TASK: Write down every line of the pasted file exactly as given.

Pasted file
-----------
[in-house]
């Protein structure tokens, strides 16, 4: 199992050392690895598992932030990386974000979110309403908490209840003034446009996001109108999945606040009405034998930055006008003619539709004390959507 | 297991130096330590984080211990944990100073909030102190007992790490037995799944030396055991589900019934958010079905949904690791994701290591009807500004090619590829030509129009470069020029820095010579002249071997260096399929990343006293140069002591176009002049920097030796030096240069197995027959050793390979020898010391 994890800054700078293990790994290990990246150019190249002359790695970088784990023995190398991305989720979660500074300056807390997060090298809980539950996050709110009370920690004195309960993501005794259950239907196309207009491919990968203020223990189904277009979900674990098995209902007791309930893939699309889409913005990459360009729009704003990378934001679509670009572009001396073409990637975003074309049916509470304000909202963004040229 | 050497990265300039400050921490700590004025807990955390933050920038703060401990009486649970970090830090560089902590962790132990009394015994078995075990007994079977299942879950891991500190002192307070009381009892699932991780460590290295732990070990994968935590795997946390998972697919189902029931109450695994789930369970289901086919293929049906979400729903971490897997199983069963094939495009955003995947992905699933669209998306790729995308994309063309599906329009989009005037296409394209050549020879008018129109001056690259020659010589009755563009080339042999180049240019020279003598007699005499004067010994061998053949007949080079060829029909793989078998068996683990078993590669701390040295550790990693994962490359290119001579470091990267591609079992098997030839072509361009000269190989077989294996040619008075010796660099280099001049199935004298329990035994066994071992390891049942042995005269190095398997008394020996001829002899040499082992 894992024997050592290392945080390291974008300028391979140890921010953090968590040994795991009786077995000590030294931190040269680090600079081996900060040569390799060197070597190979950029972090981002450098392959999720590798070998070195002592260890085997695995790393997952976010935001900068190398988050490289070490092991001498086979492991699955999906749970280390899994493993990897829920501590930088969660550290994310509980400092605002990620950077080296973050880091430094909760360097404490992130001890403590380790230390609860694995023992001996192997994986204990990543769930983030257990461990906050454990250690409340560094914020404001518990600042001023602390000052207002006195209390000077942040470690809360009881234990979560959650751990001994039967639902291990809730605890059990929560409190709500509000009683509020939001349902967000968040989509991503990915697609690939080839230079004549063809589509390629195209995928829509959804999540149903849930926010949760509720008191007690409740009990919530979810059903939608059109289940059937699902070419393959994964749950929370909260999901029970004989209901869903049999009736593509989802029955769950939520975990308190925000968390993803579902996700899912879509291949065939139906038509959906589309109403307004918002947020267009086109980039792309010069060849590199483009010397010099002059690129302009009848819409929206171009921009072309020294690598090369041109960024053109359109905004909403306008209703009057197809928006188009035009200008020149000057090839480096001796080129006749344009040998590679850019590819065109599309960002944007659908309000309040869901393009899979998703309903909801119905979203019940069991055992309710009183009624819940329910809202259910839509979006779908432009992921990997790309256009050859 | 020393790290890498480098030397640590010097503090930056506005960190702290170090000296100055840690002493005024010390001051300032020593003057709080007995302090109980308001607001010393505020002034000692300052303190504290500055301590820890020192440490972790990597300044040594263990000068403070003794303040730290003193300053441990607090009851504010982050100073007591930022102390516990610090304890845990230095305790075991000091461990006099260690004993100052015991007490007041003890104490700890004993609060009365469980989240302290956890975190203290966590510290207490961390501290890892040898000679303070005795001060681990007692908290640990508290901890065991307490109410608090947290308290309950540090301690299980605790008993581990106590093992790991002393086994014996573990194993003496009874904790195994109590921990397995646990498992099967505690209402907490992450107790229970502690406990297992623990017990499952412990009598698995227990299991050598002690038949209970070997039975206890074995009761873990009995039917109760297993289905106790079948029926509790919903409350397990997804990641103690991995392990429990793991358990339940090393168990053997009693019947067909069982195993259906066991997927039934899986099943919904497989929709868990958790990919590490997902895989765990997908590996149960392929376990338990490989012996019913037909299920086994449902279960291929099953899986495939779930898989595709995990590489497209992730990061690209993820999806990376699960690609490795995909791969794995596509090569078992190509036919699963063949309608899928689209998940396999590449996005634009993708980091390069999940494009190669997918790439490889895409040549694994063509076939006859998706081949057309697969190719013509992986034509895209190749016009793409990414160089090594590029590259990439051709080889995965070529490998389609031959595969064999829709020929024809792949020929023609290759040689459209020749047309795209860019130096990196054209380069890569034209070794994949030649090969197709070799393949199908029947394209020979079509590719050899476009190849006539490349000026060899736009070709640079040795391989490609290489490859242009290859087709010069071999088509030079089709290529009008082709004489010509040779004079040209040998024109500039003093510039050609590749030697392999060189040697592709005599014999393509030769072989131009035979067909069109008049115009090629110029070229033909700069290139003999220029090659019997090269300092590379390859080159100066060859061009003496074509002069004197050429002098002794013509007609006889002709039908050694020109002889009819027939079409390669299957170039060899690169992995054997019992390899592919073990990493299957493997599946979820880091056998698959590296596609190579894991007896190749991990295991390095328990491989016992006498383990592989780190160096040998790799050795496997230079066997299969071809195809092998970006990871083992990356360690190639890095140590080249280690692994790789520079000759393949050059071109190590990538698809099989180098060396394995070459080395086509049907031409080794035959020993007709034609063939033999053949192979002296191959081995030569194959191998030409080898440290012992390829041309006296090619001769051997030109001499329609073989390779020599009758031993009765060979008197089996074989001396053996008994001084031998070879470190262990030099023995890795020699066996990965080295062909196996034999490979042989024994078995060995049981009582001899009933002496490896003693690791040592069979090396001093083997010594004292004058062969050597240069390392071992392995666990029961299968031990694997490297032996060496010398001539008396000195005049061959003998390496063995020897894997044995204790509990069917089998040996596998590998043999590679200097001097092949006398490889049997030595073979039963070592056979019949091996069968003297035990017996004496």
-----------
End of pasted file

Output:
[in-house]
């Protein structure tokens, strides 16, 4: 199992050392690895598992932030990386974000979110309403908490209840003034446009996001109108999945606040009405034998930055006008003619539709004390959507 | 297991130096330590984080211990944990100073909030102190007992790490037995799944030396055991589900019934958010079905949904690791994701290591009807500004090619590829030509129009470069020029820095010579002249071997260096399929990343006293140069002591176009002049920097030796030096240069197995027959050793390979020898010391 994890800054700078293990790994290990990246150019190249002359790695970088784990023995190398991305989720979660500074300056807390997060090298809980539950996050709110009370920690004195309960993501005794259950239907196309207009491919990968203020223990189904277009979900674990098995209902007791309930893939699309889409913005990459360009729009704003990378934001679509670009572009001396073409990637975003074309049916509470304000909202963004040229 | 050497990265300039400050921490700590004025807990955390933050920038703060401990009486649970970090830090560089902590962790132990009394015994078995075990007994079977299942879950891991500190002192307070009381009892699932991780460590290295732990070990994968935590795997946390998972697919189902029931109450695994789930369970289901086919293929049906979400729903971490897997199983069963094939495009955003995947992905699933669209998306790729995308994309063309599906329009989009005037296409394209050549020879008018129109001056690259020659010589009755563009080339042999180049240019020279003598007699005499004067010994061998053949007949080079060829029909793989078998068996683990078993590669701390040295550790990693994962490359290119001579470091990267591609079992098997030839072509361009000269190989077989294996040619008075010796660099280099001049199935004298329990035994066994071992390891049942042995005269190095398997008394020996001829002899040499082992 894992024997050592290392945080390291974008300028391979140890921010953090968590040994795991009786077995000590030294931190040269680090600079081996900060040569390799060197070597190979950029972090981002450098392959999720590798070998070195002592260890085997695995790393997952976010935001900068190398988050490289070490092991001498086979492991699955999906749970280390899994493993990897829920501590930088969660550290994310509980400092605002990620950077080296973050880091430094909760360097404490992130001890403590380790230390609860694995023992001996192997994986204990990543769930983030257990461990906050454990250690409340560094914020404001518990600042001023602390000052207002006195209390000077942040470690809360009881234990979560959650751990001994039967639902291990809730605890059990929560409190709500509000009683509020939001349902967000968040989509991503990915697609690939080839230079004549063809589509390629195209995928829509959804999540149903849930926010949760509720008191007690409740009990919530979810059903939608059109289940059937699902070419393959994964749950929370909260999901029970004989209901869903049999009736593509989802029955769950939520975990308190925000968390993803579902996700899912879509291949065939139906038509959906589309109403307004918002947020267009086109980039792309010069060849590199483009010397010099002059690129302009009848819409929206171009921009072309020294690598090369041109960024053109359109905004909403306008209703009057197809928006188009035009200008020149000057090839480096001796080129006749344009040998590679850019590819065109599309960002944007659908309000309040869901393009899979998703309903909801119905979203019940069991055992309710009183009624819940329910809202259910839509979006779908432009992921990997790309256009050859 | 020393790290890498480098030397640590010097503090930056506005960190702290170090000296100055840690002493005024010390001051300032020593003057709080007995302090109980308001607001010393505020002034000692300052303190504290500055301590820890020192440490972790990597300044040594263990000068403070003794303040730290003193300053441990607090009851504010982050100073007591930022102390516990610090304890845990230095305790075991000091461990006099260690004993100052015991007490007041003890104490700890004993609060009365469980989240302290956890975190203290966590510290207490961390501290890892040898000679303070005795001060681990007692908290640990508290901890065991307490109410608090947290308290309950540090301690299980605790008993581990106590093992790991002393086994014996573990194993003496009874904790195994109590921990397995646990498992099967505690209402907490992450107790229970502690406990297992623990017990499952412990009598698995227990299991050598002690038949209970070997039975206890074995009761873990009995039917109760297993289905106790079948029926509790919903409350397990997804990641103690991995392990429990793991358990339940090393168990053997009693019947067909069982195993259906066991997927039934899986099943919904497989929709868990958790990919590490997902895989765990997908590996149960392929376990338990490989012996019913037909299920086994449902279960291929099953899986495939779930898989595709995990590489497209992730990061690209993820999806990376699960690609490795995909791969794995596509090569078992190509036919699963063949309608899928689209998940396999590449996005634009993708980091390069999940494009190669997918790439490889895409040549694994063509076939006859998706081949057309697969190719013509992986034509895209190749016009793409990414160089090594590029590259990439051709080889995965070529490998389609031959595969064999829709020929024809792949020929023609290759040689459209020749047309795209860019130096990196054209380069890569034209070794994949030649090969197709070799393949199908029947394209020979079509590719050899476009190849006539490349000026060899736009070709640079040795391989490609290489490859242009290859087709010069071999088509030079089709290529009008082709004489010509040779004079040209040998024109500039003093510039050609590749030697392999060189040697592709005599014999393509030769072989131009035979067909069109008049115009090629110029070229033909700069290139003999220029090659019997090269300092590379390859080159100066060859061009003496074509002069004197050429002098002794013509007609006889002709039908050694020109002889009819027939079409390669299957170039060899690169992995054997019992390899592919073990990493299957493997599946979820880091056998698959590296596609190579894991007896190749991990295991390095328990491989016992006498383990592989780190160096040998790799050795496997230079066997299969071809195809092998970006990871083992990356360690190639890095140590080249280690692994790789520079000759393949050059071109190590990538698809099989180098060396394995070459080395086509049907031409080794035959020993007709034609063939033999053949192979002296191959081995030569194959191998030409080898440290012992390829041309006296090619001769051997030109001499329609073989390779020599009758031993009765060979008197089996074989001396053996008994001084031998070879470190262990030099023995890795020699066996990965080295062909196996034999490979042989024994078995060995049981009582001899009933002496490896003693690791040592069979090396001093083997010594004292004058062969050597240069390392071992392995666990029961299968031990694997490297032996060496010398001539008396000195005049061959003998390496063995020897894997044995204790509990069917089998040996596998590998043999590679200097001097092949006398490889049997030595073979039963070592056979019949091996069968003297035990017996004496």